Whole yellow pea flour lowers the glycemic index of foods
Canadian researchers have found that inexpensive whole yellow pea flour could be used to create low-glycemic foods and thereby help those with diabetes.
The researchers, who are from the University of Manitoba’s Richardson Centre for Functional Foods and Nutraceuticals, looked at whether it was possible to lower the glycemic response of certain foods by using whole yellow pea flour in them and provide a flavour that consumers would find acceptable, reports FoodMag.com.
Their study was published in the Journal of Food Science.
The glycemic index of a food refers to the spike in blood sugar (glucose) levels produced after eating it, says MedScape.com.
High-glycemic index foods produce a more rapid spike in blood sugar levels, which can be dangerous for people with type 2 diabetes who need to keep their blood sugar levels under control to prevent complications.
In this new study, the researchers created banana bread, biscotti and pasta using the whole yellow pea flour.
They then compared the glucose responses of 22 healthy men and women between the ages of 22 and 67 who ate the yellow pea flour and traditional whole wheat flour versions of the foods.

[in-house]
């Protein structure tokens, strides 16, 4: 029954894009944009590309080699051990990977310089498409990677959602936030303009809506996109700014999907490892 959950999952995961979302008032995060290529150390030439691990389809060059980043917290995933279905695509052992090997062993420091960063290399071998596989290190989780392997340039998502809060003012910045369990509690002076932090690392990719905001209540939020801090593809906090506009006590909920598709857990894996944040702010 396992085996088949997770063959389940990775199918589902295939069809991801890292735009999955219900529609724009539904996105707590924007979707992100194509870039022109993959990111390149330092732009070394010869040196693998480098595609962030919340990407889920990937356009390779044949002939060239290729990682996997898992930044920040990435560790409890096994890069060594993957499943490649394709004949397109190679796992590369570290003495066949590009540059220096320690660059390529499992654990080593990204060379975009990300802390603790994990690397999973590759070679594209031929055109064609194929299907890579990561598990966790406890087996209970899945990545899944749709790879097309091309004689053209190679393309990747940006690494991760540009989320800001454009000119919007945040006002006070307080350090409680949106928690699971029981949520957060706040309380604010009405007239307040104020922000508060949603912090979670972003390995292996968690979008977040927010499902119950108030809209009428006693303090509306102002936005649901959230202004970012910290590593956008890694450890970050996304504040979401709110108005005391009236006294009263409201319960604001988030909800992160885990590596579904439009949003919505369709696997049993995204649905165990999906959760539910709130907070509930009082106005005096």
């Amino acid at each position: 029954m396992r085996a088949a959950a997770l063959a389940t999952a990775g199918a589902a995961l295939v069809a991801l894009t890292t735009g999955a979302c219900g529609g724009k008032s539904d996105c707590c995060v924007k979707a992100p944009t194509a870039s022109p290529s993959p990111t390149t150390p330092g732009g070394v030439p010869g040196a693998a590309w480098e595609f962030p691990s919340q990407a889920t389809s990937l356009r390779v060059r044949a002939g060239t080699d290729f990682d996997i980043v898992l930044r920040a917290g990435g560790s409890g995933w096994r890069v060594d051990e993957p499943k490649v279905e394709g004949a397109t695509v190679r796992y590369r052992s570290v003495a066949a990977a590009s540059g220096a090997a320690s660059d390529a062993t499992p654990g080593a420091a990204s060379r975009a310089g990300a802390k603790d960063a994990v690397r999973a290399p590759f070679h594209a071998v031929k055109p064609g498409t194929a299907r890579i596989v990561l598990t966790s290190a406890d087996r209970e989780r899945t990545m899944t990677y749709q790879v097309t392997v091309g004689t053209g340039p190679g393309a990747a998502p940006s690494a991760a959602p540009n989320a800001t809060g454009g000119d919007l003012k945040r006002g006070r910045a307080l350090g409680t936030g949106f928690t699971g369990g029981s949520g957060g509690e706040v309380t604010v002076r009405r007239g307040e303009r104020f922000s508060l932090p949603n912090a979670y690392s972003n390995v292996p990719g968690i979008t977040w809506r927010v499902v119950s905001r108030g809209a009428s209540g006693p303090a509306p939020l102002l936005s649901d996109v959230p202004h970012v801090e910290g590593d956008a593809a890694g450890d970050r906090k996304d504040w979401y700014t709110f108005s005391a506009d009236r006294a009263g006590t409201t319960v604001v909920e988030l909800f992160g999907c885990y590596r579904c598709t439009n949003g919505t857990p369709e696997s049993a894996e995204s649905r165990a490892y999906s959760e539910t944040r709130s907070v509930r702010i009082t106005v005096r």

What they found was that the banana bread and biscotti with whole yellow pea flour produced a lower glycemic response than baked goods containing wheat flour, reports FoodMag.com.
The whole yellow pea flour containing pasta showed no significant difference. The researchers suggested that the pasta formulation, which contained 30 per cent pea flour, could have contained an insufficient quantity of the pulse to produce an effect.
The subjects also rated the banana bread and biscotti with whole yellow pea flour highly. And the whole yellow pea flour pasta fared similarly to wheat flour pasta.
The researchers concluded that whole yellow pea flour could be used to make tasty, low-glycemic foods that could help prevent and manage type-2 diabetes.
Pulses as next functional ingredients
MedScape.com also reports that pulses are now being studied as potential functional ingredients in foods because they possess a number of health benefits: they’re high in fibre, protein and antioxidants.
Also, eating whole pulses has also been shown to lower glucose levels after meals.